When to Use Acrobat CS5 PDF Files
Although Acrobat is part of the Creative Suite 5, it’s not a design tool. So when does it make sense to use Adobe Acrobat PDF files?
Here are some examples:
When you want to review a document quickly and efficiently: When documents need to be reviewed or approved, Acrobat really shines. The reviewers don’t need to have the Creative Suite software — or whatever you used to create the document. They only need a program to view PDF files, such as the free Adobe Reader or the Apple Preview application.
Recipients can then use commenting, markup, and annotation tools to add suggestions and edits to a file. You can even combine comments from multiple reviewers into a single document and manage the review process online or via e-mail.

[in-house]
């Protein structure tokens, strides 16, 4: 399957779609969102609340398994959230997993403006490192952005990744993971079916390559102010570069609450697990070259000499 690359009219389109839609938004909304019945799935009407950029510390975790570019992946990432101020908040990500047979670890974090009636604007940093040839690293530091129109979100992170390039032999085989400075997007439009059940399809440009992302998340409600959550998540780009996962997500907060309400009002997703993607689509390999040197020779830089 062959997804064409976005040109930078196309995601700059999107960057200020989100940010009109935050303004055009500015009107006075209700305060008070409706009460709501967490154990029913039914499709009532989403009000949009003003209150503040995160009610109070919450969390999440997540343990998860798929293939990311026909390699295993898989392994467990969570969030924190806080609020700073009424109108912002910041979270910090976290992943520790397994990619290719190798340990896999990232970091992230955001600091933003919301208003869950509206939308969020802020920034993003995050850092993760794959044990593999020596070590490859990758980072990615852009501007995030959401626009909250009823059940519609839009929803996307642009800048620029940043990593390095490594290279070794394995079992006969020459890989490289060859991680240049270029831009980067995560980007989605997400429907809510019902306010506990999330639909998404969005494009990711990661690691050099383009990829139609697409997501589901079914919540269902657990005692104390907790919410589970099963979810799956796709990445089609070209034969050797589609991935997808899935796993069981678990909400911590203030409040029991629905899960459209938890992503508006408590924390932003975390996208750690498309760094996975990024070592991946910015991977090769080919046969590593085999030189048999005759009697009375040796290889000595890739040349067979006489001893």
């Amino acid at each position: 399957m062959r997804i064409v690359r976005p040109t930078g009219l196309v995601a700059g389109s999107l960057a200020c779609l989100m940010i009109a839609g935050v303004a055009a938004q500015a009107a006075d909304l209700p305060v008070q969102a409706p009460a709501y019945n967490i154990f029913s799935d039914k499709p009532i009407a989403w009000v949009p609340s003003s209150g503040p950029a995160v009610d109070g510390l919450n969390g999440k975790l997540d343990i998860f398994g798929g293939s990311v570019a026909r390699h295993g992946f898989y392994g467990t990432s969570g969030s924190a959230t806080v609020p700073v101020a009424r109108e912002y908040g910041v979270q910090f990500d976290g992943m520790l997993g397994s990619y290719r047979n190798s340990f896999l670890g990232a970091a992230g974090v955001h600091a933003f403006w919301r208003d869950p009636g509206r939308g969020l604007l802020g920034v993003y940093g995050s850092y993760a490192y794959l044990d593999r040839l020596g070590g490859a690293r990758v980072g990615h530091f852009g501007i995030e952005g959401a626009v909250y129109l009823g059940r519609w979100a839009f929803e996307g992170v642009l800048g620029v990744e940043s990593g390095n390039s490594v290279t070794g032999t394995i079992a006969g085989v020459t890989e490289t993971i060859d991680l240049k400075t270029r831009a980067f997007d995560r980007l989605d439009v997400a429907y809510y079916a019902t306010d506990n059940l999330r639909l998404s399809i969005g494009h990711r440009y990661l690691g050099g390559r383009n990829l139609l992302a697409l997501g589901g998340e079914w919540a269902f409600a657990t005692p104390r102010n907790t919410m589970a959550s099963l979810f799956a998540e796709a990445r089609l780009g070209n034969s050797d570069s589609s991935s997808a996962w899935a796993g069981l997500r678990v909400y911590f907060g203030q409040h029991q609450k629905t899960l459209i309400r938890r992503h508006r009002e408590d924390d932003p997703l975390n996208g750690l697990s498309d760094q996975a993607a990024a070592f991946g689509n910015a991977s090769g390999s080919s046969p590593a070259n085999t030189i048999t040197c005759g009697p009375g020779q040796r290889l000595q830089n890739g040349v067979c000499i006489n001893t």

When you’ve created a document that you don’t want others to edit: Your recipients may have the same software you used to build the document, but you can keep them from editing the original file by distributing it as a PDF file. Whether you want to secure a spreadsheet from editing or an InDesign document from modification, Acrobat includes security options that allow you to protect your original content.
When you’ve created a presentation that includes files from different programs: By converting the documents to PDF, you can combine them into a single file. For example, you can merge PowerPoint, Excel, and InDesign files into a single PDF document. Whether you need to protect your brand by keeping documents from being edited or simply want to ease the process of sharing files, PDF makes it easy.
When you have a sensitive document: If you have a document containing information that you don’t want unauthorized persons viewing or you don’t want printed, you can enhance the file security with the Adobe Acrobat security tools. With the security options, you can require users to enter a password to view the file, or you can limit other features, such as the ability to print or edit the document.